Not just a Bugsy Malone Ray Charles
The upsurge in technology is a good thing and a bad thing. It’s good because we have cookers and sodastreams and I like my food hot and my drinks fizzy like my women, we’ve got the internet which is fun, and because of Twitter I now have literally hundreds of friends most of whom I’m pretty sure would do anything for me. BUT UNFORTUNATELY there is also a downside. Robots. They seem nice now, but one day they will kill us. iPhones mean that we all ignore each other. Plus, music has been sort of ruined, in that it’s all about singles and ringtones, and I honestly wouldn’t be able to name a decent album from the last few years. Albums don’t seem important like they once were, because back when it was all vinyl records and tape cassettes it was a gargantuan nightmare to skip past tracks – you’d have to stand up and walk over to things and that was a fucking hassle – so artists would craft deliberate tracks to go in a deliberate order and that’s how you should listen to their work. Not like now. Anyway, Stevie Wonder’s run of albums in the 1970s is literally better than anyone’s ever and that includes The Beatles and Blur and The Stones and even Adele and Justin Beiber/Timberlake. So here are his ten best records in order of best to tenth best….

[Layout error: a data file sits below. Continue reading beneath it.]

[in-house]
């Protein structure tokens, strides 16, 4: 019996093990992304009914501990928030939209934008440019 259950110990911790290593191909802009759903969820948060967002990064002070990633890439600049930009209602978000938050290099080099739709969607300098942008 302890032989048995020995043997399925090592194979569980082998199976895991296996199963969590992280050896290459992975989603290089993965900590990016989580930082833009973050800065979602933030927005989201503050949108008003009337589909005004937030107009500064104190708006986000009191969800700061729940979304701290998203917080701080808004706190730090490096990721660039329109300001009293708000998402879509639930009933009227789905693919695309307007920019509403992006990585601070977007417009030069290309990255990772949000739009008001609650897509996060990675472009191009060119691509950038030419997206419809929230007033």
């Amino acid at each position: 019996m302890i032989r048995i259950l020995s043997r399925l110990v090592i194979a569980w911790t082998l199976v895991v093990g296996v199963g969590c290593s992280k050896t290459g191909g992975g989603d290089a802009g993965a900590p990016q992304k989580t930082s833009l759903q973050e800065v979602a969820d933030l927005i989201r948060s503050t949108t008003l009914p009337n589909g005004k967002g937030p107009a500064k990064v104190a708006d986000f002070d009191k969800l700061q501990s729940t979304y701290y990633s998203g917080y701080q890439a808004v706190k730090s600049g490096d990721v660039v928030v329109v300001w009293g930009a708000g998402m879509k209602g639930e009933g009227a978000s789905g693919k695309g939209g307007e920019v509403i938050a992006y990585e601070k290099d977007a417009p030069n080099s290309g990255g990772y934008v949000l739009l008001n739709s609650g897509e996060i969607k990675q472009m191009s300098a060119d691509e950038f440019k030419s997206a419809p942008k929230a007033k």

Music of My Mind
Like when a dork in glasses lets her hair down and suddenly has great tits, Stevie Wonder became superhot with this, by far his greatest record.
In 1987 I pilfered this from my Uncle Keith because I liked the cover, and with that it immediately became the first soul album I owned/stole. I was probably wearing snow-wash jeans at the time like a mega-dood.
Songs in the Key of Life
Widely seen as his masterpiece this is actually Stevie’s third greatest album and he’d probably admit that himself if you asked him after a few drinks. It’s like three albums in one.
Fulfillingness’ First Finale
Most wouldn’t put this ahead of Innervisions, but I will because of stellar backing vocalists like Minnie Riperton and Deniece Williams, then the small matter of the Jackson Five which contained a certain Ms Michael Jackson.
Here’s a fun fact: every single element of Living for The City, from vocals, to backing vocals, to crotch squeaks, woo hoos, wild saxophone solos, flute stabs, it’s all Stevie Wonder. Alone in a studio with a shitload of instruments.
Where I’m Coming From
Having spent the 1960s churning out hits on the Motown Production Line, Stevie tore open his shirt to reveal the hairier stuff. It marked the start of his magical run.
Signed, Sealed and Delivered
Just for We Can Work it Out. And Signed Sealed and Delivered, and a few others. Not to mention the hilarious cover which suggests that someone bundled a blind man into a box and posted him somewhere.
The Secret Life of Plants
This is generally seen as the end of Stevie’s stratospheric period, but, as the sounds of a man trying to find a groove while staring at soil go, it’s actually pretty amazing.
Hotter Than July
All I Do, the iconic Bo Derek from 10 haircut, THIS HAD IT ALL! Apart from the superior songs of the above records. Realistically this was when Stevie Wonder bowed out.
The album where he went from being Little Stevie Wonder to become more than just a Bugsy Malone Ray Charles.